Ultimately, this mounting class conflict [in the 13th to 15th centuries] brought about a new alliance between the bourgeoisie and the nobility, without which proletarian revolts may not have been defeated. It is difficult, in fact, to accept the claim, often made by historians, according to which these struggles had no chance of success due to the narrowness of their political horizons and the "confused nature of their demands." In reality, the objectives of the peasants and artisans were quite transparent. They demanded that "every man should have as much as another" (Pirenne 1937: 202) and, in order to achieve this goal, they joined with all those "who had nothing to lose," acting in concert, in different regions, not afraid to confront the well-trained armies of the nobility, despite their lack of military skills.[Citation references Henri Pirenne's Economic and Social History of Medieval Europe.]
If they were defeated, it was because all the forces of feudal power--the nobility, the Church, and the bourgeoisie--moved against them, united, despite their traditional divisions, by their fear of proletarian rebellion. Indeed, the image that has been handed down to us, of a bourgeoisie perennially at war with the nobility, and carrying on its banners the call for equality and democracy, is a distortion. By the late Middle Ages, wherever we turn, from Tuscany to England the the Low Countries, we find the bourgeoisie already allied with the nobility in the suppression of the lower classes. For in the peasants and the democratic weavers and cobblers of its cities, the bourgeoisie recognized an enemy far more dangerous than the nobility--one that made it worthwhile for the burghers even to sacrifice their cherished political autonomy. Thus, it was the urban bourgeoisie, after two centuries of struggles waged in order to gain full sovereignty within the walls of its communes, who reinstituted the power of the nobility, by voluntarily submitting to the rule of the Prince, the first step on the road to the absolute state.
This passage describes a phenomenon I think most of us are familiar with, but perhaps in a historical context some of us (me, for one) might not have placed it in before. Anyway, it's always useful to be reminded of it. We're always told (with varying levels of directness) that we should point ourselves "upward" in our aspirations and allegiances, and "downward" in our hatred, blaming, and (again with varying levels of directness) our violence. And in some ways, it makes pragmatic sense to go along with this--as Federici points out, if the bourgeoisie hadn't aligned itself with the nobility, there's a very good chance that the lower-class revolutionaries would have been successful--i.e., that there wouldn't be a bourgeoisie anymore.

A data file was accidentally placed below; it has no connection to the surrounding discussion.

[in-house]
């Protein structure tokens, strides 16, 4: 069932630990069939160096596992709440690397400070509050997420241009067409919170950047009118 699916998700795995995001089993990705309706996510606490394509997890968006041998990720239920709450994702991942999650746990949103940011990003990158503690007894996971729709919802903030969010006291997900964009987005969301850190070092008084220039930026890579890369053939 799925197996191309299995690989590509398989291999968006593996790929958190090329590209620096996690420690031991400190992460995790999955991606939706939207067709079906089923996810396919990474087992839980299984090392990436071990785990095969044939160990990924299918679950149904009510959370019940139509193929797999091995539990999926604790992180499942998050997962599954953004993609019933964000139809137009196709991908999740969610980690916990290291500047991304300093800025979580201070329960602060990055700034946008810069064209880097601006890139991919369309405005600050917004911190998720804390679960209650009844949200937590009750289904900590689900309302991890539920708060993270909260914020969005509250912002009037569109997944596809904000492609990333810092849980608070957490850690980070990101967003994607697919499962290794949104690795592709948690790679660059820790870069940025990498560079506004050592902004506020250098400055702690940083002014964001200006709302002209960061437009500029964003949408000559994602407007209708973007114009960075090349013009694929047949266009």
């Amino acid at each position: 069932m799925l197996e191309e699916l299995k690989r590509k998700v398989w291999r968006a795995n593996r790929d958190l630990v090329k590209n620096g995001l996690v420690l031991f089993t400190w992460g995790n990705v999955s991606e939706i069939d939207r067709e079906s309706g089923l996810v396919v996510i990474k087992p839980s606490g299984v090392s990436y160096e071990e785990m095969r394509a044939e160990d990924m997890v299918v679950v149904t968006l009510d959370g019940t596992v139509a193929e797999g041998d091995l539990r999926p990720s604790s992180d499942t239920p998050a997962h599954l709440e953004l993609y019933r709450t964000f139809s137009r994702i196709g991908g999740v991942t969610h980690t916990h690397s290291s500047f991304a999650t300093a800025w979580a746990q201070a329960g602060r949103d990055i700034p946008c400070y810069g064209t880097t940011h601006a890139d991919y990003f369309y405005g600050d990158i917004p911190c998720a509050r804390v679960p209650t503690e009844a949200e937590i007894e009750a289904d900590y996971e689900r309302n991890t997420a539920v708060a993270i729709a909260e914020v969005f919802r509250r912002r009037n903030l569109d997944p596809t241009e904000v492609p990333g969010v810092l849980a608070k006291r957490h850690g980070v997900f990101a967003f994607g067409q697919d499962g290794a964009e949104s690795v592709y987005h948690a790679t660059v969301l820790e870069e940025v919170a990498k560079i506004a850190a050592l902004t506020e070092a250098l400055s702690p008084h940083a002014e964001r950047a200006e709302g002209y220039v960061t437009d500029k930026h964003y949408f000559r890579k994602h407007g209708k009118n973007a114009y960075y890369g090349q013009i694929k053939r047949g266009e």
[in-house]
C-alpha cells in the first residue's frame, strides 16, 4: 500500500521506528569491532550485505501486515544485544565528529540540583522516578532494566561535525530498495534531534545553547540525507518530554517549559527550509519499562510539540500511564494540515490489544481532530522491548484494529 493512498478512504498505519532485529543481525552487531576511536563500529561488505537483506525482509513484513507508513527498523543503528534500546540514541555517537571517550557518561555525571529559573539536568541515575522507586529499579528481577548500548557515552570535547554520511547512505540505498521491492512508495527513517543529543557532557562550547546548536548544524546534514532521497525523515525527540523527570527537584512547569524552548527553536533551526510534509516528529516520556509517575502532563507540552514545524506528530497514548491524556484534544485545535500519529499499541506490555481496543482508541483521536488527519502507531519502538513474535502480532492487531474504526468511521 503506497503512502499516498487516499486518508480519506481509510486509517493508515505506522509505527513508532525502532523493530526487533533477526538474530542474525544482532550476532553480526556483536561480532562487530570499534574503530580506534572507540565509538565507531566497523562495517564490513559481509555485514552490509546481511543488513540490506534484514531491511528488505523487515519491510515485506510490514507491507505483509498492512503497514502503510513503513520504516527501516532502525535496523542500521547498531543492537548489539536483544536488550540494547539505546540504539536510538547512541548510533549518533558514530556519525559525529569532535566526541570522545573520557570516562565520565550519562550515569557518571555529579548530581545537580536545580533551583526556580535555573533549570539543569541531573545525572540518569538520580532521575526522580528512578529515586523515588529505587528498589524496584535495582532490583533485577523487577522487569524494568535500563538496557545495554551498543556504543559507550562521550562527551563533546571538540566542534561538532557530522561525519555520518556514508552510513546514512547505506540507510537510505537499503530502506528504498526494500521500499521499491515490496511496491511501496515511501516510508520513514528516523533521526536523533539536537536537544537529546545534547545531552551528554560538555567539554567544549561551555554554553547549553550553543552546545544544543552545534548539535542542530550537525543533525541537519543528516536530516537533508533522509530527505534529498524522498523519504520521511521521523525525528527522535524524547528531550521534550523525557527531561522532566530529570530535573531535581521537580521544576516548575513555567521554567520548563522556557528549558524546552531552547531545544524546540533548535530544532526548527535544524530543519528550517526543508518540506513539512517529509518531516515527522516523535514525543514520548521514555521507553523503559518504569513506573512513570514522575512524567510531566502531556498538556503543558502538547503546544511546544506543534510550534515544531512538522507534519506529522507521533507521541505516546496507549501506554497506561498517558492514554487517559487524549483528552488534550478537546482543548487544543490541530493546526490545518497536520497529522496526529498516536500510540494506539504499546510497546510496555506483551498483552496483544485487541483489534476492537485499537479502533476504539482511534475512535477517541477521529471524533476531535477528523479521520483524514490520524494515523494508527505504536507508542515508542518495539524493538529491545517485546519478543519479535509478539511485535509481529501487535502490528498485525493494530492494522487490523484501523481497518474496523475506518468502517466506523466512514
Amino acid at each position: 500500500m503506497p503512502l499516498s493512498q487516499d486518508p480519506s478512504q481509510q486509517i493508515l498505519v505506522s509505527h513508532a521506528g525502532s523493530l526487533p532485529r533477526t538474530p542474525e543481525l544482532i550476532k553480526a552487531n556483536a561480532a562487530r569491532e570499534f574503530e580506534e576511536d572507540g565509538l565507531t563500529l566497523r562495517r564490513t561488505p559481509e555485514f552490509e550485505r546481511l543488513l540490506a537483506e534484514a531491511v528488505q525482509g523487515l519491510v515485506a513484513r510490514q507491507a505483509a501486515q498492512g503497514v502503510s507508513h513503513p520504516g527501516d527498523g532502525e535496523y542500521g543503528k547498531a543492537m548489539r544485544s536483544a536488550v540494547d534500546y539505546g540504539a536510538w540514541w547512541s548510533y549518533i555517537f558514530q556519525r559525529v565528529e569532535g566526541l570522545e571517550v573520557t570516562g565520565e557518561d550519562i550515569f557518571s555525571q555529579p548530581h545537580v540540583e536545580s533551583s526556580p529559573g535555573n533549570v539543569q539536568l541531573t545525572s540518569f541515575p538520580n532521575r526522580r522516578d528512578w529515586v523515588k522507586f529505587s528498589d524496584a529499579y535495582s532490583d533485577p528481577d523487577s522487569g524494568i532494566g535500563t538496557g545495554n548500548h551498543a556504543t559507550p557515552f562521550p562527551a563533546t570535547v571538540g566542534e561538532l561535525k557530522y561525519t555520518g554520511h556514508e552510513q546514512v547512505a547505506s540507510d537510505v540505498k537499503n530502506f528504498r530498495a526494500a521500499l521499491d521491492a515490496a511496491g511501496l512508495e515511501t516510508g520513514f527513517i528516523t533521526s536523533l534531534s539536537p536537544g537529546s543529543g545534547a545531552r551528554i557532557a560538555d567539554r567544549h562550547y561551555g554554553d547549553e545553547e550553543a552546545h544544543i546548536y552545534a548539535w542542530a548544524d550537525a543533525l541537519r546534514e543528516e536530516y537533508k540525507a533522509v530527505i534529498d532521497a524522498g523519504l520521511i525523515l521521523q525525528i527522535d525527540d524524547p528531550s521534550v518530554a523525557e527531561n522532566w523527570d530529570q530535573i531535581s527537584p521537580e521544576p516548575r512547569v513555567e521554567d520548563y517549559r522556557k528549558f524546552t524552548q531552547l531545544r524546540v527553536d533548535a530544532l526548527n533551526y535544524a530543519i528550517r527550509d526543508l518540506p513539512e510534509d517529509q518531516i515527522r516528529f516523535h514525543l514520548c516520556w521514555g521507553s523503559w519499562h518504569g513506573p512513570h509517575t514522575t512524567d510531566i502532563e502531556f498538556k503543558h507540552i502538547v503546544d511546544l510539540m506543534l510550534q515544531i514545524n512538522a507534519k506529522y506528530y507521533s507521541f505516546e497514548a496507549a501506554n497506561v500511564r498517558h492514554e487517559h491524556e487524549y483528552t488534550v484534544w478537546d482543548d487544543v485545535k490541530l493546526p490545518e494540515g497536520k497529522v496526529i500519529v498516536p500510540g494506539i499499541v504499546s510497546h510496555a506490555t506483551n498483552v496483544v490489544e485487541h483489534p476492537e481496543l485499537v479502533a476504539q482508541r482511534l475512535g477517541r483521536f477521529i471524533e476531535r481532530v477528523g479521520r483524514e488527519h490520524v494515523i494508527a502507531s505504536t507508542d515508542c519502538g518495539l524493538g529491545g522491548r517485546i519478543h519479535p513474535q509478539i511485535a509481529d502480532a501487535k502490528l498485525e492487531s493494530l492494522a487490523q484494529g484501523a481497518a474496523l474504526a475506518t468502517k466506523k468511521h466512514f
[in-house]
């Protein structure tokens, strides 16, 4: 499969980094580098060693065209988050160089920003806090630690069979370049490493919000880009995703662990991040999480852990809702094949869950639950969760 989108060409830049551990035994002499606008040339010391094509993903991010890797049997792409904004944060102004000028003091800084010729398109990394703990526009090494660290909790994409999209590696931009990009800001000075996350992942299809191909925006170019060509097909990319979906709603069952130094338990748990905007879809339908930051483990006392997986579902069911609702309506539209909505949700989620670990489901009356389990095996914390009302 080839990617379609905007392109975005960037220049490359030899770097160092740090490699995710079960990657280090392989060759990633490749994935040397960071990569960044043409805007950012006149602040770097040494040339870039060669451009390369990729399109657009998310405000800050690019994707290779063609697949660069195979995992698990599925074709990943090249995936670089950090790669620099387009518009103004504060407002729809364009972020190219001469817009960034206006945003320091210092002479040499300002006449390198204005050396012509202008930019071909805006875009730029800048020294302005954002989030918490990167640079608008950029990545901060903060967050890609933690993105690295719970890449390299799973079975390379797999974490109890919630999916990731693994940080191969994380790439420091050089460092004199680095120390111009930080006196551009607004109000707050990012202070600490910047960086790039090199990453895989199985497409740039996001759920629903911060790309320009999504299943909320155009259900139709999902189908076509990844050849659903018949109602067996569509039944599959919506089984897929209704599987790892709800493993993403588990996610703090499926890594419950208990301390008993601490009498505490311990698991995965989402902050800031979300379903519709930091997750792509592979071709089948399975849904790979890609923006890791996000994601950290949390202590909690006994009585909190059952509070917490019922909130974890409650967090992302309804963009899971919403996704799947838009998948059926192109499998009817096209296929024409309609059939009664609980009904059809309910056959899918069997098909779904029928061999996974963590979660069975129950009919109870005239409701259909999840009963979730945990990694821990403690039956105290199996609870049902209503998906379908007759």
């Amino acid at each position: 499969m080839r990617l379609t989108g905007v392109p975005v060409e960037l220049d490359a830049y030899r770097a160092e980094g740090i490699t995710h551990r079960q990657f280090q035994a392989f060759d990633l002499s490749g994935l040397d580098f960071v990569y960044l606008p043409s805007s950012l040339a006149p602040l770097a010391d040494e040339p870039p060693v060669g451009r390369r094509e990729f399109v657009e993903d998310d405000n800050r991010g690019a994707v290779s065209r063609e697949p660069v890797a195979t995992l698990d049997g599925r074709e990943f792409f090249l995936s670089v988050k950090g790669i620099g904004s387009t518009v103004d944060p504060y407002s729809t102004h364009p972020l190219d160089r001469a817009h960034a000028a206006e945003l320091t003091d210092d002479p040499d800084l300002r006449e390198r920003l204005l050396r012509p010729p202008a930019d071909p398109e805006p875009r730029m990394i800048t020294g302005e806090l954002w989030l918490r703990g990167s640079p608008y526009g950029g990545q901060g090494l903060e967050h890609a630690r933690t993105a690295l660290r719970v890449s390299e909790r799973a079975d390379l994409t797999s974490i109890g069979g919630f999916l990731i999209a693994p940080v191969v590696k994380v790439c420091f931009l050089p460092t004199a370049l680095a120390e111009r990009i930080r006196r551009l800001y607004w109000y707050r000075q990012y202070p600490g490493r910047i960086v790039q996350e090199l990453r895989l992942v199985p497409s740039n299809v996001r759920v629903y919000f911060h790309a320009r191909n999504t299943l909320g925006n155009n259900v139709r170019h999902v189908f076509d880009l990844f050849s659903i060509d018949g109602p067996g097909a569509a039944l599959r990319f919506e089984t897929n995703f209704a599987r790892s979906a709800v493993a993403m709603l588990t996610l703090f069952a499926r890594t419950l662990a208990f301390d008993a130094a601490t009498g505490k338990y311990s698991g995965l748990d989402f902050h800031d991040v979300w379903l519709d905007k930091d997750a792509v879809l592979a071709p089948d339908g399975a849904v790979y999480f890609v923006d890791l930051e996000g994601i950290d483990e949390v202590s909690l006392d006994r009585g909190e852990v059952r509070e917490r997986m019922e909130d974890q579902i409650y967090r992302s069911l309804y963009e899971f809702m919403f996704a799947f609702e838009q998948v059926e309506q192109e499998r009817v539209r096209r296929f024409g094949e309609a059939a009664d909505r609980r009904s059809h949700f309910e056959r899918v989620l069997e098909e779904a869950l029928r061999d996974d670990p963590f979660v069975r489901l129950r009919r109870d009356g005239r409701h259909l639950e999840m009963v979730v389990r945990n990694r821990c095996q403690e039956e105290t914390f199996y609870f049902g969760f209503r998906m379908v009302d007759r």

Of course, this pragmatism is a false one; if the revolutionaries had actually been able to enact a world where "every man [sic] should have as much as another," which they may have been able to with genuine bourgeois assistance (which would have also been, by its nature, anti-bourgeois assistance), I can't help thinking that not just the revolutionaries but everyone, bourgeoisie included, might be living better, fuller lives now. In Federici's account, the bourgeoisie's (and the Church's) alliance with the nobility abetted the creation of the absolute state; what might it do now?
Federici is talking about classes of people, but how do we learn from this and apply those lessons to our behavior as individuals? I don't for a minute fool myself that I, and most people who will read this, don't fall into any reasonable definition of "the bourgeoisie," but as individuals we can behave counter to the pattern of our class. Our actions determine whether we're the bourgeoisie in this case. When push comes to shove, you and me and others like us need to remember that our allegiance should always be to those with less power than us, not those with more, despite what short-term pragmatism might seem to indicate.
The first paragraph, by the way, describes one very powerful technique frequently used to mystify and dismiss opposition to the status quo, which is to call that opposition "muddled" or "narrow-minded." "Those silly peasants think that everyone can live like the King, how confused they are!" "Those feminists are only concerned with problems that affect women, not problems that affect everyone!" Sometimes these accusations can be accurate--for instance, I don't think it would be wrong to say that the bourgeoisie's allegiance to the nobility was and is narrow-minded--but whenever people start slinging these attacks, it's probably going to be useful to step back and really think about it, because they are a very effective way of confusing people into exactly the kind of wrong allegiances I was discussing above. With the two (cartoonish, but no less common for their cartoonishness) examples I gave, a moment's thought reveals the problems, i.e., surely no peasant thinks that everyone can or should live just like the King does, maybe I should try to see what they're actually arguing; obviously, any problem that affects half of the population cannot help but affect the rest--and even if it didn't, it's still a problem for a huge number of people!
(A reminder--I found Federici's book extremely important, so I'm going slowly through the quotes I copied onto my Commonplace blog and discussing each of them one by one. None of these posts is comprehensive in any way, nor is it intended to be--none of them will be comprehensive on the larger topic involved, on the subset of that topic that I choose to discuss, or even on the implications of the particular Federici passage discussed. Obviously. And if you want to see all of the quotes I copied before I discuss them, they're here.)